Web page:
Education

Reference: JOB391
Location: Sydney, NSW, Australia
Employer: Hawkesbury Institute for the Environment, University of Western
Application deadline: CLOSED
Event Date: 
Wednesday, February 29, 2012 - 15:15 - 15:45
Institution: 
CSIRO Tasmania
Title: 

Towards a biological Argo float.

Abstract: 

Humans have long known about the physical attributes of the ocean – waves, tides, currents and temperatures. Since the 1800’s, deliberate measurements of depth, temperature and velocity have helped to build a low- resolution picture of the dynamic ocean. Argo is an international, collaborative program started in 2000 in which 3000 depth-profiling floats are deployed worldwide. These floats surface routinely and transmit salinity, temperature and depth data via satellite to data handling stations from where it is available to the global research community within 24 hours. Argo data have revolutionised physical oceanography and climate science.

Marine microbial ecology, in particular, how microbial community composition interacts with biogeochemical function in the ocean, is at the low-resolution phase of its history. With deep sequencing, we have the ability to take individual high-resolution samples but we do not yet have the global coverage required to make the connections between the bio and the geochemical.

We have a long-term goal of developing the microbiological equivalent of the Argo float. This requires a lot of hardware and “software” development. Hardware that can automatically sample, filter and process seawater and “software”, the genomic-based assays of microbial community structure that can be automated and miniaturised to work within the hardware. I will describe the development and rationale behind some of our array-based assays that might satisfy these criteria.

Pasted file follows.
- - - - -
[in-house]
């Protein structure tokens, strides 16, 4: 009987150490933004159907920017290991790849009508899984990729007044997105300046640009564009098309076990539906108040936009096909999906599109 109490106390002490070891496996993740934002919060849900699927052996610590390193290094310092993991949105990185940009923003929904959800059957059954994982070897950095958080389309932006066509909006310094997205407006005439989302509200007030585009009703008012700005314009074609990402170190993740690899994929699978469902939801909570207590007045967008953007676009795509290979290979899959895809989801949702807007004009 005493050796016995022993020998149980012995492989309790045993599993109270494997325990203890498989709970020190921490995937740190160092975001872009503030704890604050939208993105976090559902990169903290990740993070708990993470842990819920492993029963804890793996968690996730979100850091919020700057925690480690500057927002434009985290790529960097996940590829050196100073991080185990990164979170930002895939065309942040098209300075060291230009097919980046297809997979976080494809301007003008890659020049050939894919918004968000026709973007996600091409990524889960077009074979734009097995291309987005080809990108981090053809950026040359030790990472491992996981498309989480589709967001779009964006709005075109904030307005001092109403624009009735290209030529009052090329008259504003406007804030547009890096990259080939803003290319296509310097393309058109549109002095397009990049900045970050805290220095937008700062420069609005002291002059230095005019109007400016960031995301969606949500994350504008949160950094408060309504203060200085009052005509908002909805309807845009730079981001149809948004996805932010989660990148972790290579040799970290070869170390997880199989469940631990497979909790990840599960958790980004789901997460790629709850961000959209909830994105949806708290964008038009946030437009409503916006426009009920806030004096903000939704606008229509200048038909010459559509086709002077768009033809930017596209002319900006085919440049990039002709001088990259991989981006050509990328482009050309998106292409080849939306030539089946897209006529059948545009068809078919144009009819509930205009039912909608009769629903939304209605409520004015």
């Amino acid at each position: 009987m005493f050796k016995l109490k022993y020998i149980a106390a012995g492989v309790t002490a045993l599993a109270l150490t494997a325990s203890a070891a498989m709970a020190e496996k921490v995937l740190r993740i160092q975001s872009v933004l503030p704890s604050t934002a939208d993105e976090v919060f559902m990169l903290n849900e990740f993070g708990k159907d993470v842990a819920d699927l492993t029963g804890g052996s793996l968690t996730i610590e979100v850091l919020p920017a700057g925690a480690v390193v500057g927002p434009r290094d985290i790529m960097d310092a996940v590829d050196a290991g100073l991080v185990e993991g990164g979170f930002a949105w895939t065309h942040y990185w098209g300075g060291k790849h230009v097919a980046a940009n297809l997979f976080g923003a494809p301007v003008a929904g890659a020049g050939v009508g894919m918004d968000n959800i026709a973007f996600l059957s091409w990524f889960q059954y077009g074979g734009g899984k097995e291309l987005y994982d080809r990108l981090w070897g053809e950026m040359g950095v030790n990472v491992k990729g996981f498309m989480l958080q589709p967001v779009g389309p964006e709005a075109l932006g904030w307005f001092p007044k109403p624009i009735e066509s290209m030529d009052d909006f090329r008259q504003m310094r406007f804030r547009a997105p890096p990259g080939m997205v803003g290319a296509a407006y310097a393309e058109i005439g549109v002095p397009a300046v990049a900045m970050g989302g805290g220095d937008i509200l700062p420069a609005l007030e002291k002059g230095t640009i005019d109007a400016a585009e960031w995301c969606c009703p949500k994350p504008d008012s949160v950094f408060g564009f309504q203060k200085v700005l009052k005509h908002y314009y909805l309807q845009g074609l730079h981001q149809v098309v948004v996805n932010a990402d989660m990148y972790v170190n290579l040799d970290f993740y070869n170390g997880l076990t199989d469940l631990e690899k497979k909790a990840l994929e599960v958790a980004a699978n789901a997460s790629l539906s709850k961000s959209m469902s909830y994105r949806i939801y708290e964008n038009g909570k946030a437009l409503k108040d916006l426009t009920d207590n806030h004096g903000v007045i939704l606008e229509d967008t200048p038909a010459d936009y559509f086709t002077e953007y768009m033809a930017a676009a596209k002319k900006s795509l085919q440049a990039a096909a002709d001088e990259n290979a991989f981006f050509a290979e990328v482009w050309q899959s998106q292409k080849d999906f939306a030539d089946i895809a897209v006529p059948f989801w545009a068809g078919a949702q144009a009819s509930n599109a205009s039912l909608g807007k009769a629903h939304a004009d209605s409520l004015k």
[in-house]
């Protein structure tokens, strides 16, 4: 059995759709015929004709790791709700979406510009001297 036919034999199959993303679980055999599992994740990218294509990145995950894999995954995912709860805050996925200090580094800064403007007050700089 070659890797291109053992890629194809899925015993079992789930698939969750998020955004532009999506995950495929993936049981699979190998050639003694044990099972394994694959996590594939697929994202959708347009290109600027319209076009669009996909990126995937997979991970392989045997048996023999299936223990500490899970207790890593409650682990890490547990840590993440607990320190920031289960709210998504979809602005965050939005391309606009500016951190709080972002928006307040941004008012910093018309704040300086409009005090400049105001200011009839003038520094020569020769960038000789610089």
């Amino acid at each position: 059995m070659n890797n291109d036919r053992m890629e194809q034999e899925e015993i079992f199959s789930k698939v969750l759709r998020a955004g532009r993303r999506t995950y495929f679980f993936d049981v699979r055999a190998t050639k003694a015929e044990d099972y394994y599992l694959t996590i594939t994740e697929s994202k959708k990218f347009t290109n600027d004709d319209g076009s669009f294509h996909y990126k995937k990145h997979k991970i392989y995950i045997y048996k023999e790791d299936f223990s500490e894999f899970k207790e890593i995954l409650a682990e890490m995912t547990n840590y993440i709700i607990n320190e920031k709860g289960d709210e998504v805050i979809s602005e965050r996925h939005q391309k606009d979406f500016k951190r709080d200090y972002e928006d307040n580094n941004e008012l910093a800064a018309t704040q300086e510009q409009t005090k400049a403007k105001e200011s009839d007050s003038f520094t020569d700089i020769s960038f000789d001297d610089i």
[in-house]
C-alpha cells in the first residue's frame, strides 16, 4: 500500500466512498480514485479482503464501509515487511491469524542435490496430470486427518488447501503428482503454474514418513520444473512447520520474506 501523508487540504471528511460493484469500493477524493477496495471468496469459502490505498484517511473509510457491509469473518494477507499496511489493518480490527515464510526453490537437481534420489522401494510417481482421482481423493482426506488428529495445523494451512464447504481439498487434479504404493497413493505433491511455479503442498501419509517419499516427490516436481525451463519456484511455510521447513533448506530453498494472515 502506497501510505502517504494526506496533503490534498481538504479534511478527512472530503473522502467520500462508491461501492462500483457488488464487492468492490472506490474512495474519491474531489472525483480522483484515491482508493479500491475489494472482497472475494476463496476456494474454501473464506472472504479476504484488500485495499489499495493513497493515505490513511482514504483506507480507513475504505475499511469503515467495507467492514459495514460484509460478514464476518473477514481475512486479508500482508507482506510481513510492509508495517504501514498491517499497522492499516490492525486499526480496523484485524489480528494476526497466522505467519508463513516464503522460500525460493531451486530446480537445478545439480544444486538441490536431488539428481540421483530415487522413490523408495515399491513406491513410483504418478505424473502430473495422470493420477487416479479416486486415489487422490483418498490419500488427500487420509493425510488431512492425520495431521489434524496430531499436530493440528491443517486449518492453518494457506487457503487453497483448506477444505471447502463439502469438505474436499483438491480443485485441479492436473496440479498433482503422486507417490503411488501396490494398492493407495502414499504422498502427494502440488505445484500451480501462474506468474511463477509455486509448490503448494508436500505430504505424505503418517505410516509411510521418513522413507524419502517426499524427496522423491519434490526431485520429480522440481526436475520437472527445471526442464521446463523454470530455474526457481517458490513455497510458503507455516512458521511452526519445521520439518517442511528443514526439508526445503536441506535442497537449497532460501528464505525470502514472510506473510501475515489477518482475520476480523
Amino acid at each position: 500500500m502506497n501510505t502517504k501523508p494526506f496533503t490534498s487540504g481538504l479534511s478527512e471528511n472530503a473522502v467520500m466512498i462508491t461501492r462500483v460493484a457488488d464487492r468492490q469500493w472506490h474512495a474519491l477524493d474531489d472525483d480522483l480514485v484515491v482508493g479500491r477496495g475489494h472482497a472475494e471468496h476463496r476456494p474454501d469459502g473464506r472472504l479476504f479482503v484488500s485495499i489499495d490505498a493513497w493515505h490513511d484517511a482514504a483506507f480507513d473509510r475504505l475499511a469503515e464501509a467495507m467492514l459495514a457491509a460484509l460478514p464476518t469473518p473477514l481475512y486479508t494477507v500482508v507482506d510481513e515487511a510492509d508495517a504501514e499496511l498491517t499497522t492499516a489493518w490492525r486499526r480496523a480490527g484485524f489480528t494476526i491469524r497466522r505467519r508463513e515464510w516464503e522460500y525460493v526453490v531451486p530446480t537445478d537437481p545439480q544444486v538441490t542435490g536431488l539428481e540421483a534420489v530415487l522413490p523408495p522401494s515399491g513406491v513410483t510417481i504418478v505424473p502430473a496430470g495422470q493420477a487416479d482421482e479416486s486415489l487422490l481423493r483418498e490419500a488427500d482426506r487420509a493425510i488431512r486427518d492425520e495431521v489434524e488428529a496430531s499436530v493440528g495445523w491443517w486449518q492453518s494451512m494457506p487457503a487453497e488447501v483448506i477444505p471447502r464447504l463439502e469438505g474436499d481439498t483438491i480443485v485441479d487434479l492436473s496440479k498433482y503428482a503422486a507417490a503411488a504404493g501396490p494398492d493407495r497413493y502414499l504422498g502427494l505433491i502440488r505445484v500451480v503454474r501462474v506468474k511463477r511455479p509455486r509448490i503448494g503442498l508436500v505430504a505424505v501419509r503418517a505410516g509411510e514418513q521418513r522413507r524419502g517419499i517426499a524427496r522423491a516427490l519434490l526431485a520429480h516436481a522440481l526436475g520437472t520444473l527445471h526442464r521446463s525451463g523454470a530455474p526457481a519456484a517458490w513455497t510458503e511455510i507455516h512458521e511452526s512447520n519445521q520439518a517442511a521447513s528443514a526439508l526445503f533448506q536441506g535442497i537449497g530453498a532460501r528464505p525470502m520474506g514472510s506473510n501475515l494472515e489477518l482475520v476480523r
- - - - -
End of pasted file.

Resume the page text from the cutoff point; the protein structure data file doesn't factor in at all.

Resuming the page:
Event Date: 
Wednesday, February 29, 2012 - 14:30 - 21:00

You are invited to our inaugural anniversary half-day meeting at the Australian Museum, set for February 29th. Please sign-up to this event if you wish to attend or email us if need be.

Registration costs have been reduced to $35 for students and $75 for everyone else, thanks to the generous sponsorships of POCD Scientific, BD, The School of Molecular Bioscience (U. Sydney), The School of Biotechnology and Biomolecular Sciences (UNSW), The School of Medicine (UWS), The Biomolecular Frontiers Research Centre (Macquarie U.), The Environmental Microbiology Initiative (UNSW), The C3 and I3 Institutes (UTS).

There is an expanded schedule with some great speakers from out of town and a poster session for PhD students. As an incentive for students to present their work, the best poster will be awarded with the inaugural EMI Best Poster Award.

If you intend to present your work, please provide a poster title during registration.

The schedule of the meeting is as follows:

2.30 - 3.00pm Poster setup.
3.00 - 3.15pm Welcomes, introductions and acknowledgements.

Reference: JOB255
Location: Long Beach, CA, United States
Application deadline: CLOSED
Event Date: 
Wednesday, November 30, 2011 - 19:15 - 20:00
Institution: 
UNSW
Title: 

Rocking the cradle of life: Functional complexity of modern stromatolites.

Abstract: